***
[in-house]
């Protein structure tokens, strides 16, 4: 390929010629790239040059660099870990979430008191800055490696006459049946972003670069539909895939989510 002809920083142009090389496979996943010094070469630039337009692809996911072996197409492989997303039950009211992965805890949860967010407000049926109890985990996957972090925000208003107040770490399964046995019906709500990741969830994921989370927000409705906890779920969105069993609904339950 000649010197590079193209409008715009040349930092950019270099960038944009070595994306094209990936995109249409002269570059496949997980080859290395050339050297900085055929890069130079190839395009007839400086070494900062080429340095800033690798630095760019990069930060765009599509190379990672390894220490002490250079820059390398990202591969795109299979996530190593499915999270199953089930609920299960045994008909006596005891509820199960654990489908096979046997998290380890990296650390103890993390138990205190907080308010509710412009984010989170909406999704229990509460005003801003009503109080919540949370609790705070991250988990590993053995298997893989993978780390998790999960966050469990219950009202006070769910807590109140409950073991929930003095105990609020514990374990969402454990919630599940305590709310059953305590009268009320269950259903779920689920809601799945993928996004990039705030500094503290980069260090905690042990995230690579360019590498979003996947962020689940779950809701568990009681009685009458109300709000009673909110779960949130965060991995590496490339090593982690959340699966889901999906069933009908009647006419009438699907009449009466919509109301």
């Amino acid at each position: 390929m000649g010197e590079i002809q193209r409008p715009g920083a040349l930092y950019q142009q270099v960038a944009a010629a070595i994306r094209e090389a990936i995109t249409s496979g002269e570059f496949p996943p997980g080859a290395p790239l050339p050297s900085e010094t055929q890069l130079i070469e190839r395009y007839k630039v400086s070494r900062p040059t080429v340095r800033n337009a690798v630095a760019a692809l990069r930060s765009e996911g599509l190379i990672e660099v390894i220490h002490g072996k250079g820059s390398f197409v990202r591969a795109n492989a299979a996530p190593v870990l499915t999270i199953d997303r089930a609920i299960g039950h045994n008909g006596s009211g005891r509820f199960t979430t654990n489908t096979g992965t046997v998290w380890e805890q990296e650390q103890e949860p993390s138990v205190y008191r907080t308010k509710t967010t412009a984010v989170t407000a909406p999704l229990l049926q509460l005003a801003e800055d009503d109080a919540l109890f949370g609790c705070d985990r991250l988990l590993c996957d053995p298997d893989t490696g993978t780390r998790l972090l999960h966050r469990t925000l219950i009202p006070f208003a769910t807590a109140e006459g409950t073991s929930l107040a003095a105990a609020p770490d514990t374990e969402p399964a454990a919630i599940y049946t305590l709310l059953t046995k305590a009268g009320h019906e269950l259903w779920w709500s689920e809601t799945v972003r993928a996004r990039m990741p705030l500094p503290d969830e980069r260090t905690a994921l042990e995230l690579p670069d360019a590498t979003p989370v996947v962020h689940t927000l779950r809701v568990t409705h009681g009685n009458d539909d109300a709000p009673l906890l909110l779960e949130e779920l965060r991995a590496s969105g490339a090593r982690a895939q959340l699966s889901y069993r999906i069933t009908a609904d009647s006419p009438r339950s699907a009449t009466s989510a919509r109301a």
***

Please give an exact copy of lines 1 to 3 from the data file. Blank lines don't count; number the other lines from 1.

[in-house]
């Protein structure tokens, strides 16, 4: 390929010629790239040059660099870990979430008191800055490696006459049946972003670069539909895939989510 002809920083142009090389496979996943010094070469630039337009692809996911072996197409492989997303039950009211992965805890949860967010407000049926109890985990996957972090925000208003107040770490399964046995019906709500990741969830994921989370927000409705906890779920969105069993609904339950 000649010197590079193209409008715009040349930092950019270099960038944009070595994306094209990936995109249409002269570059496949997980080859290395050339050297900085055929890069130079190839395009007839400086070494900062080429340095800033690798630095760019990069930060765009599509190379990672390894220490002490250079820059390398990202591969795109299979996530190593499915999270199953089930609920299960045994008909006596005891509820199960654990489908096979046997998290380890990296650390103890993390138990205190907080308010509710412009984010989170909406999704229990509460005003801003009503109080919540949370609790705070991250988990590993053995298997893989993978780390998790999960966050469990219950009202006070769910807590109140409950073991929930003095105990609020514990374990969402454990919630599940305590709310059953305590009268009320269950259903779920689920809601799945993928996004990039705030500094503290980069260090905690042990995230690579360019590498979003996947962020689940779950809701568990009681009685009458109300709000009673909110779960949130965060991995590496490339090593982690959340699966889901999906069933009908009647006419009438699907009449009466919509109301």
């Amino acid at each position: 390929m000649g010197e590079i002809q193209r409008p715009g920083a040349l930092y950019q142009q270099v960038a944009a010629a070595i994306r094209e090389a990936i995109t249409s496979g002269e570059f496949p996943p997980g080859a290395p790239l050339p050297s900085e010094t055929q890069l130079i070469e190839r395009y007839k630039v400086s070494r900062p040059t080429v340095r800033n337009a690798v630095a760019a692809l990069r930060s765009e996911g599509l190379i990672e660099v390894i220490h002490g072996k250079g820059s390398f197409v990202r591969a795109n492989a299979a996530p190593v870990l499915t999270i199953d997303r089930a609920i299960g039950h045994n008909g006596s009211g005891r509820f199960t979430t654990n489908t096979g992965t046997v998290w380890e805890q990296e650390q103890e949860p993390s138990v205190y008191r907080t308010k509710t967010t412009a984010v989170t407000a909406p999704l229990l049926q509460l005003a801003e800055d009503d109080a919540l109890f949370g609790c705070d985990r991250l988990l590993c996957d053995p298997d893989t490696g993978t780390r998790l972090l999960h966050r469990t925000l219950i009202p006070f208003a769910t807590a109140e006459g409950t073991s929930l107040a003095a105990a609020p770490d514990t374990e969402p399964a454990a919630i599940y049946t305590l709310l059953t046995k305590a009268g009320h019906e269950l259903w779920w709500s689920e809601t799945v972003r993928a996004r990039m990741p705030l500094p503290d969830e980069r260090t905690a994921l042990e995230l690579p670069d360019a590498t979003p989370v996947v962020h689940t927000l779950r809701v568990t409705h009681g009685n009458d539909d109300a709000p009673l906890l909110l779960e949130e779920l965060r991995a590496s969105g490339a090593r982690a895939q959340l699966s889901y069993r999906i069933t009908a609904d009647s006419p009438r339950s699907a009449t009466s989510a919509r109301a």